Furthermore, the Senators should not also be deceived by the allegedly low cost of borrowing below 2%, reportedly, attached to the proposed loans. Intuitively, however, it is evident that if the Naira rate continues its freefall, well beyond N500=$1 to say N5000=$1, in the next 5 years, the economy will certainly be in deep trouble, because, despite the optically low interest rate, we may still require 10 times more Naira to service such dollar denominated loans annually. Thus, we would, effectively be paying over 20% in Naira value, on these seemingly “concessionary” loans.

Besides, when completed, the projects funded by the $29.96bn loans, would invariably become public utilities. This prospect should be worrisome, as our track record in the management of public utilities has always been riddled with corruption and some projects have become moribund even before completion, while sporadically sustainable operations have ultimately ended in dismal failure.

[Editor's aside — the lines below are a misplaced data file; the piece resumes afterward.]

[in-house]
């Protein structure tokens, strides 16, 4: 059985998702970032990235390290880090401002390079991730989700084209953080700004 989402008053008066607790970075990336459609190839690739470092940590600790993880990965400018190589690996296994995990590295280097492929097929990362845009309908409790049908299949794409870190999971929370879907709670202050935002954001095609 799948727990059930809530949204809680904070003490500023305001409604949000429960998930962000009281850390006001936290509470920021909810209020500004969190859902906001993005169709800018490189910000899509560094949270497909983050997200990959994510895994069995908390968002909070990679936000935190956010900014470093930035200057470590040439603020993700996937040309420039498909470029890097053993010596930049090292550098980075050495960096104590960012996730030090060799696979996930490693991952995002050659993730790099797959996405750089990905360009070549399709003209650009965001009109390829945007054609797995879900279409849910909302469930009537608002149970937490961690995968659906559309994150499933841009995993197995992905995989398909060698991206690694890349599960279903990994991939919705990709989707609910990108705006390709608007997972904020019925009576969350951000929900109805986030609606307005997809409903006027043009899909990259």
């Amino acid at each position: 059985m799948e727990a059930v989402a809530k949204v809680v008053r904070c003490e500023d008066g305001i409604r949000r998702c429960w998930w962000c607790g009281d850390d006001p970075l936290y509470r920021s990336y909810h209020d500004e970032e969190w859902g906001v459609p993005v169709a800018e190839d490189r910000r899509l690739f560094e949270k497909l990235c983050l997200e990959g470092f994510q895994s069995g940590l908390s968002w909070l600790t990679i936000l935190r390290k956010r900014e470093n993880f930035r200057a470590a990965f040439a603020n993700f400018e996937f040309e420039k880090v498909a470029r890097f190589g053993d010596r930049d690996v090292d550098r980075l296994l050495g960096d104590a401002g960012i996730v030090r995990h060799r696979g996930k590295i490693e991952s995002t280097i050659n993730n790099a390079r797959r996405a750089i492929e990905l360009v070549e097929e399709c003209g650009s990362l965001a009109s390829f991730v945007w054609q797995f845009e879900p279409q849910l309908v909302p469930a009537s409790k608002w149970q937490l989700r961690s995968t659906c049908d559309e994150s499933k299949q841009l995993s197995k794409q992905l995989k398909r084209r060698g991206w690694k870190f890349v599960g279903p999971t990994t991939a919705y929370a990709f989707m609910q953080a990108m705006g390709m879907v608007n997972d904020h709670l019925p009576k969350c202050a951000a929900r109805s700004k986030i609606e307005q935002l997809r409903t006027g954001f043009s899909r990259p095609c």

It has also become an endemic custom that the procedures for loan acquisition and project implementation in Public Service have sadly become ‘jobs for the boys’. Ultimately, a vastly bloated National loan burden and the threat from the dwindling succor from erstwhile easy oil revenue, may encourage loud suggestions to put up, our diminishing national assets, for sale as a possible way out of our economic predicament! Regrettably, nevertheless, the enthusiastic promoters of the present $29.9bn financial escapade, may not be around to witness or endure the social oppression they may have bequeathed on the next generation, when these loans eventually fall due for service or repayment.